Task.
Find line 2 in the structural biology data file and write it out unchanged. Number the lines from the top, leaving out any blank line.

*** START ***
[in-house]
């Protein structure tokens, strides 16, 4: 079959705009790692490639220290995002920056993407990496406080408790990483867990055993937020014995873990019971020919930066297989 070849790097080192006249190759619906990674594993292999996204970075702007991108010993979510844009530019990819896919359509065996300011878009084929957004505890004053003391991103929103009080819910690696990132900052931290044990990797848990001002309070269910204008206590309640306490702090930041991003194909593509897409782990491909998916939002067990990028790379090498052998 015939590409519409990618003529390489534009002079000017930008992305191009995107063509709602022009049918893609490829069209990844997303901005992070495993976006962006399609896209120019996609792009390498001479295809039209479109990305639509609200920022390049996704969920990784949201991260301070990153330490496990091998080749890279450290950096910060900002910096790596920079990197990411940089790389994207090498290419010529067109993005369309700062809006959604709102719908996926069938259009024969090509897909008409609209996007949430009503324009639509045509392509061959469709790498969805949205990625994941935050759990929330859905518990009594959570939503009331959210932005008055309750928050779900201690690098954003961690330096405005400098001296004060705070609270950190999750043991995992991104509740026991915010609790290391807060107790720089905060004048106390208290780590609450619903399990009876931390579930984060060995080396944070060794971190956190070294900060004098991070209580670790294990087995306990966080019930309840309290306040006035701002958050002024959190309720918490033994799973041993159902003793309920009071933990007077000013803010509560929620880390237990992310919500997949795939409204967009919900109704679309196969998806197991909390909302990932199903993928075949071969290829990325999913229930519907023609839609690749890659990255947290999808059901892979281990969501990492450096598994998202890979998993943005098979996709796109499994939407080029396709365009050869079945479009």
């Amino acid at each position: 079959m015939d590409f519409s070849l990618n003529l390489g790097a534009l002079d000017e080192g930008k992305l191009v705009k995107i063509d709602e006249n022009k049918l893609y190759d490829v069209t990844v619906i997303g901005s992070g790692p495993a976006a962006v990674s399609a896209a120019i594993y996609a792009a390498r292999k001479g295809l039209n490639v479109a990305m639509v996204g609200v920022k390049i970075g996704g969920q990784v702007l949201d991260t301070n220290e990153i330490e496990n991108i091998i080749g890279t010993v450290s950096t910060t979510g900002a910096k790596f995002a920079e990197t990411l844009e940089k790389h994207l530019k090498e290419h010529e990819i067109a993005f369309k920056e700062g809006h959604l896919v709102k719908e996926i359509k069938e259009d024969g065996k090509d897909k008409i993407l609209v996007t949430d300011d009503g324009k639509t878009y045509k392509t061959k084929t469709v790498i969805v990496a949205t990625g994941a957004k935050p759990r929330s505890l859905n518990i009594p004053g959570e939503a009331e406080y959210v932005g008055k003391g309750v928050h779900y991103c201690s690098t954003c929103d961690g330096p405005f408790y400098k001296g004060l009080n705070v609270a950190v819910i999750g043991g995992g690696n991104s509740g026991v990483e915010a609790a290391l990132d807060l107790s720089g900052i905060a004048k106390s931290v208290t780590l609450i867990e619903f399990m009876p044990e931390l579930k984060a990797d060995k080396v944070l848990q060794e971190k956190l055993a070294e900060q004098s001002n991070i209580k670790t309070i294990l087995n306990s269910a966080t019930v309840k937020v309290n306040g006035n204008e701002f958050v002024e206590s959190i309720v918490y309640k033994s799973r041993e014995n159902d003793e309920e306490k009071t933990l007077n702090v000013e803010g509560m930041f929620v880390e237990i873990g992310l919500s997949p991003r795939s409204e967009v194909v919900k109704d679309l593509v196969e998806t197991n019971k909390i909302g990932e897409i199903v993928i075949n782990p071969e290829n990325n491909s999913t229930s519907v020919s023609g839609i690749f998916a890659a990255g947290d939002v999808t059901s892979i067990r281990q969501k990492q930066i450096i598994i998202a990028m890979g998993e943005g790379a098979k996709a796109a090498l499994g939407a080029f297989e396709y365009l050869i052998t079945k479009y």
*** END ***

């Protein structure tokens, strides 16, 4: 079959705009790692490639220290995002920056993407990496406080408790990483867990055993937020014995873990019971020919930066297989 070849790097080192006249190759619906990674594993292999996204970075702007991108010993979510844009530019990819896919359509065996300011878009084929957004505890004053003391991103929103009080819910690696990132900052931290044990990797848990001002309070269910204008206590309640306490702090930041991003194909593509897409782990491909998916939002067990990028790379090498052998 015939590409519409990618003529390489534009002079000017930008992305191009995107063509709602022009049918893609490829069209990844997303901005992070495993976006962006399609896209120019996609792009390498001479295809039209479109990305639509609200920022390049996704969920990784949201991260301070990153330490496990091998080749890279450290950096910060900002910096790596920079990197990411940089790389994207090498290419010529067109993005369309700062809006959604709102719908996926069938259009024969090509897909008409609209996007949430009503324009639509045509392509061959469709790498969805949205990625994941935050759990929330859905518990009594959570939503009331959210932005008055309750928050779900201690690098954003961690330096405005400098001296004060705070609270950190999750043991995992991104509740026991915010609790290391807060107790720089905060004048106390208290780590609450619903399990009876931390579930984060060995080396944070060794971190956190070294900060004098991070209580670790294990087995306990966080019930309840309290306040006035701002958050002024959190309720918490033994799973041993159902003793309920009071933990007077000013803010509560929620880390237990992310919500997949795939409204967009919900109704679309196969998806197991909390909302990932199903993928075949071969290829990325999913229930519907023609839609690749890659990255947290999808059901892979281990969501990492450096598994998202890979998993943005098979996709796109499994939407080029396709365009050869079945479009």